# class04

```Class 4 :
Basic properties of stars
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Distance to stars
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Parallax method for determining distance
Definition of the “parsec”
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Flux, luminosity, magnitude and color
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HR diagrams
I : The distance to the stars
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The distance to any astronomical object is
the most basic parameter we want to know
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Require knowledge of distance in order to calculate
just about any other property of the object
Distance is often difficult to determine!
Most direct method for measure distances to
“nearby” stars uses an effect called parallax
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As Earth orbits Sun, we view a star along a slightly
different line of sight
This causes the star to appear to move slightly with
respect to much more distant stars
We can currently use this technique to measure
stellar distances out to ~3000 light years from Earth
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If star displays parallax of =1arcsec, then distance D is
given by
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This distance is called a parsec and is a commonly used
unit of distance in astronomy
In general, if a star displays a parallax of , then its
distance is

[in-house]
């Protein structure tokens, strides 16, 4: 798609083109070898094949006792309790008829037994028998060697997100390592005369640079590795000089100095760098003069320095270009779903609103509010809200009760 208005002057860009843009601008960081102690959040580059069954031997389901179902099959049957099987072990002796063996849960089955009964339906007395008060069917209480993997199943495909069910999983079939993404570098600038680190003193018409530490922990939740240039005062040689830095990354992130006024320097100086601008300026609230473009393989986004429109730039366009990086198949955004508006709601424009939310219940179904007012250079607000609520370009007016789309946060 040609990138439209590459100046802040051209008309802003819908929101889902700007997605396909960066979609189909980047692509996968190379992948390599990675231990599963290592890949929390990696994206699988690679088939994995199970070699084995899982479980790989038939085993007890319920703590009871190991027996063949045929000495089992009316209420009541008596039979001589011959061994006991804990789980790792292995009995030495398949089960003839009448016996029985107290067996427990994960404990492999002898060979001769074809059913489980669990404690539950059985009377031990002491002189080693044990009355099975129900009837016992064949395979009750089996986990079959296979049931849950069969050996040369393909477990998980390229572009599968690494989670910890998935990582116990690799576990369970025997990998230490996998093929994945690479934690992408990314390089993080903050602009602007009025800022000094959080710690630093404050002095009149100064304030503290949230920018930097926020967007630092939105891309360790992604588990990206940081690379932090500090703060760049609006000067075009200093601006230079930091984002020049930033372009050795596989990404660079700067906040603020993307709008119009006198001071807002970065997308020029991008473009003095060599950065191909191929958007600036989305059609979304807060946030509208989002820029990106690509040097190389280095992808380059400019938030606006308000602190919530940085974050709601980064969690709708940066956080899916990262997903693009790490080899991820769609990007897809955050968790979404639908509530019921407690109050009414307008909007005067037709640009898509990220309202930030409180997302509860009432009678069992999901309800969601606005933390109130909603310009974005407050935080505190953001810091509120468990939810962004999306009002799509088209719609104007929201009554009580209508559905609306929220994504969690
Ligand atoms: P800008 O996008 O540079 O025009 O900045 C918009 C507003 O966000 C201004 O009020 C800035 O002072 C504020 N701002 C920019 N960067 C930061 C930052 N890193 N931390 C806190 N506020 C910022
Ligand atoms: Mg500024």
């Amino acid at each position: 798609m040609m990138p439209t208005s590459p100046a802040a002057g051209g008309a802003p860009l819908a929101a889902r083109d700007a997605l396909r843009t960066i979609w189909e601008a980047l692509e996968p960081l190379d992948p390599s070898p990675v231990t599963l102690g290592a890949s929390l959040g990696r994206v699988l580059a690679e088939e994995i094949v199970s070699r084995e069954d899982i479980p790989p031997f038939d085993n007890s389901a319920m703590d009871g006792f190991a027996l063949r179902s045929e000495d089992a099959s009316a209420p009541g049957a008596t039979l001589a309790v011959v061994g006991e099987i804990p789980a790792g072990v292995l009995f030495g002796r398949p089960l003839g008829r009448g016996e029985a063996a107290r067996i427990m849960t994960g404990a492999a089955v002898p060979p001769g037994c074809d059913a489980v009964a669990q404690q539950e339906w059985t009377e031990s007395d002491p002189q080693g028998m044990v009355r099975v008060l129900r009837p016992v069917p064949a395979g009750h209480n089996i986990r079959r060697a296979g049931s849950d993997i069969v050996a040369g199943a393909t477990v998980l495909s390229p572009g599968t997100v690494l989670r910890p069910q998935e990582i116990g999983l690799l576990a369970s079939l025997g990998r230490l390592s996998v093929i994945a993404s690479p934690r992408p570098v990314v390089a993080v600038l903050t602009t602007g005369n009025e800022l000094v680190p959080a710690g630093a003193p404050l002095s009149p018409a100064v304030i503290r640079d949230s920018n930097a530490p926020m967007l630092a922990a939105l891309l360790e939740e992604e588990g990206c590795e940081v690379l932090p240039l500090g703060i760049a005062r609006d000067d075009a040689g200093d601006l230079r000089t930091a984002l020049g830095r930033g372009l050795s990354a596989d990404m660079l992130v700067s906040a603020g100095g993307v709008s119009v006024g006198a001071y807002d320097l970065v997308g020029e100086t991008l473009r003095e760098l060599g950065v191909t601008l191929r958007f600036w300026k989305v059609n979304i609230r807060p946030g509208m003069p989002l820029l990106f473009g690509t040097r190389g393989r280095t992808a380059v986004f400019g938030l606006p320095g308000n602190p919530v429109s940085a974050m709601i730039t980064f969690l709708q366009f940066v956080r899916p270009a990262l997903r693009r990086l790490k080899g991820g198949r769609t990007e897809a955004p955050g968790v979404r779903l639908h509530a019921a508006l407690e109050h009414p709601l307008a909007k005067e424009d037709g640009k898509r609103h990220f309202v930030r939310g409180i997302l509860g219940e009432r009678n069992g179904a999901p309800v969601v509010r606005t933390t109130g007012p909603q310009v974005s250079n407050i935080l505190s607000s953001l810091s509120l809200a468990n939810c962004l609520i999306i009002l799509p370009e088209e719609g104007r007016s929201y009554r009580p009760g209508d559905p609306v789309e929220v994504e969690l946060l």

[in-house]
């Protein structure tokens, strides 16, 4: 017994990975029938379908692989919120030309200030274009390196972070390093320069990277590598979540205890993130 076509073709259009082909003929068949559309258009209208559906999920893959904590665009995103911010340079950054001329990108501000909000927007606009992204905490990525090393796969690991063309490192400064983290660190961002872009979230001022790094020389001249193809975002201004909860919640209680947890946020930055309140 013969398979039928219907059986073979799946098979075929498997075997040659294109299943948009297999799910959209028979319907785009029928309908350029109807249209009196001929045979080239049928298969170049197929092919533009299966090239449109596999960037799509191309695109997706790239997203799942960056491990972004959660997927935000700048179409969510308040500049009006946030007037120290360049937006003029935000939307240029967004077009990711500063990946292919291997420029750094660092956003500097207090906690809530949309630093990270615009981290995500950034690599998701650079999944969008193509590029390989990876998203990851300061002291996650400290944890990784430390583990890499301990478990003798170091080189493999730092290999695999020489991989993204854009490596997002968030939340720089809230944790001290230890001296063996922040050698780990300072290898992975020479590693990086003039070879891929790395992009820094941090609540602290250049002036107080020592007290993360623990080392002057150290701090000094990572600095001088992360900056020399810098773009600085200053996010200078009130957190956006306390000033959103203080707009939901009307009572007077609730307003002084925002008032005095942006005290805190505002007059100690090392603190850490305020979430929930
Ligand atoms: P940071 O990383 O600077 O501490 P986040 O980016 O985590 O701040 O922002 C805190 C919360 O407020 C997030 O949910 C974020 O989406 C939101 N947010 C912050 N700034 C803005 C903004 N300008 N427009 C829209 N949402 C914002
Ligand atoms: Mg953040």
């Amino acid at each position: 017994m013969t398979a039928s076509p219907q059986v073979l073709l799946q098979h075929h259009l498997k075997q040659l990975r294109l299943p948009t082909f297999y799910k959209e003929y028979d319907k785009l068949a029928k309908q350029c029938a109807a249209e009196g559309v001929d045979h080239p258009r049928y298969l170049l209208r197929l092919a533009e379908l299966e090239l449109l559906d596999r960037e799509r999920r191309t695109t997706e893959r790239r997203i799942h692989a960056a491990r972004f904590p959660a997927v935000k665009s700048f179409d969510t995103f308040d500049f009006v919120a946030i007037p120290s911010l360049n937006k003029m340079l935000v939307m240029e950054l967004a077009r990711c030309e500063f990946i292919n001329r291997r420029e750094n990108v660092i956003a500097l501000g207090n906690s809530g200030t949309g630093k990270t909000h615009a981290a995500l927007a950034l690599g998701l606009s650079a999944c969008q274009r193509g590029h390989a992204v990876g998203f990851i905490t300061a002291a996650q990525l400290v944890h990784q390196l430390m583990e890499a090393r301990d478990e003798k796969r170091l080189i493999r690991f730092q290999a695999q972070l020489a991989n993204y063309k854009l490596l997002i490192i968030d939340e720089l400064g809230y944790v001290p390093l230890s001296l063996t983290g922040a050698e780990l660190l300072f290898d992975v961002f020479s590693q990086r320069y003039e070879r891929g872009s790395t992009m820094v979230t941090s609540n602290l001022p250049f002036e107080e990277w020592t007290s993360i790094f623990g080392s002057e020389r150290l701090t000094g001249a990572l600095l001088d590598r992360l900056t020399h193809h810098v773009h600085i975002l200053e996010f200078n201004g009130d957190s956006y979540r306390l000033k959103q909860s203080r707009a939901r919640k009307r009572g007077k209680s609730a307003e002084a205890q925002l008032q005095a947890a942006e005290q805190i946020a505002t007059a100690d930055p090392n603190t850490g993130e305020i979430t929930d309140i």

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II : Flux and luminosity
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Definition : The observed flux of a star is the energy
received from the star per unit time per unit area.
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The area under consideration must be oriented face-on to lineof-sight to the star
In principle, this definition works for any kind of energy
emitted by the star… most commonly, we mean e/m radiation
Sometimes, it is useful to consider the observed flux in a
restricted range of e/m wavelengths (e.g., the “optical flux” or
“X-ray flux”, or “500-600nm flux”)
Definition : The luminosity of a star is the energy per unit
time (i.e. power) emitted by the star
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Again, this can apply to any kind of energy but we will usually
Again, it is sometimes useful to consider the luminosity in a
restricted range of e/m wavelengths
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Suppose a star emits equally in all
directions (ie the emission is isotropic)
and is steady in time. Then, if D is the
distance to the star, observed flux F
and luminosity L and related according
to:
Inverse square
law for flux
III : Stellar magnitudes
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2000 years ago, Hipparcus ranked the
apparent brightness of stars according to
“magnitudes”…
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1st magnitude - brightest stars in sky
2nd magnitude - bright but not brightest
…
6th magnitude - faintest stars visible to human eye
This system is based on visual perception
(which is a logarithmic system)…
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mag 1 is factor of f brighter than mag 2
mag 2 is factor of f brighter than mag 3
THUS, mag 1 is factor of f2 brighter than mag 3
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Modern definition: If two stars have fluxes F1
and F2, then their apparent magnitudes m1
and m2 are given by
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Notes